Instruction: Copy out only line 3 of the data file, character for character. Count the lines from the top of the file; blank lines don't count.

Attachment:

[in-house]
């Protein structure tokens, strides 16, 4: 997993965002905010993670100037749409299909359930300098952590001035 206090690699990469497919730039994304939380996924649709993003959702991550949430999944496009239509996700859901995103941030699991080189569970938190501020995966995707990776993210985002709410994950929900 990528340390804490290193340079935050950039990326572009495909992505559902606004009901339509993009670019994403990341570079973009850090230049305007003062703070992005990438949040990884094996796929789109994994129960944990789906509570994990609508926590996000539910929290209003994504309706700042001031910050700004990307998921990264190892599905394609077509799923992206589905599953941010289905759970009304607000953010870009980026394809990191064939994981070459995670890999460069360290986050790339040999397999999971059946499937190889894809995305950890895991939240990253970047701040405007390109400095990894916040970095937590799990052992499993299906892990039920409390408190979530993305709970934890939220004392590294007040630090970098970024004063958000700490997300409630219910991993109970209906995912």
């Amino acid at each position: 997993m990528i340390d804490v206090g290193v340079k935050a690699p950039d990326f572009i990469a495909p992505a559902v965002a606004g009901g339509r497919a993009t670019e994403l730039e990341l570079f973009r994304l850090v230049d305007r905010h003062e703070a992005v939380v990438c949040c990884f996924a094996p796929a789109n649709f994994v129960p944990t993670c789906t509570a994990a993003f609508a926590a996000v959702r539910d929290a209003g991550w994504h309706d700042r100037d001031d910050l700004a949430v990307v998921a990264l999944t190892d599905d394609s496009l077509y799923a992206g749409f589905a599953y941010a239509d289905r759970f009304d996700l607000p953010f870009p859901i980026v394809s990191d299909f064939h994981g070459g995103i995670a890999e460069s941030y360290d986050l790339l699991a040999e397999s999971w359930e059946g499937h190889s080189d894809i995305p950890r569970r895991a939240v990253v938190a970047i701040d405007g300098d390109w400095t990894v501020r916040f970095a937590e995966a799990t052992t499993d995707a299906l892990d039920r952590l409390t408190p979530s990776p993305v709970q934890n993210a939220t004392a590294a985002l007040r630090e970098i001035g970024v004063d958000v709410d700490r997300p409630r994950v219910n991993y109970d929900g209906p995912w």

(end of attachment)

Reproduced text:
């Amino acid at each position: 997993m990528i340390d804490v206090g290193v340079k935050a690699p950039d990326f572009i990469a495909p992505a559902v965002a606004g009901g339509r497919a993009t670019e994403l730039e990341l570079f973009r994304l850090v230049d305007r905010h003062e703070a992005v939380v990438c949040c990884f996924a094996p796929a789109n649709f994994v129960p944990t993670c789906t509570a994990a993003f609508a926590a996000v959702r539910d929290a209003g991550w994504h309706d700042r100037d001031d910050l700004a949430v990307v998921a990264l999944t190892d599905d394609s496009l077509y799923a992206g749409f589905a599953y941010a239509d289905r759970f009304d996700l607000p953010f870009p859901i980026v394809s990191d299909f064939h994981g070459g995103i995670a890999e460069s941030y360290d986050l790339l699991a040999e397999s999971w359930e059946g499937h190889s080189d894809i995305p950890r569970r895991a939240v990253v938190a970047i701040d405007g300098d390109w400095t990894v501020r916040f970095a937590e995966a799990t052992t499993d995707a299906l892990d039920r952590l409390t408190p979530s990776p993305v709970q934890n993210a939220t004392a590294a985002l007040r630090e970098i001035g970024v004063d958000v709410d700490r997300p409630r994950v219910n991993y109970d929900g209906p995912w």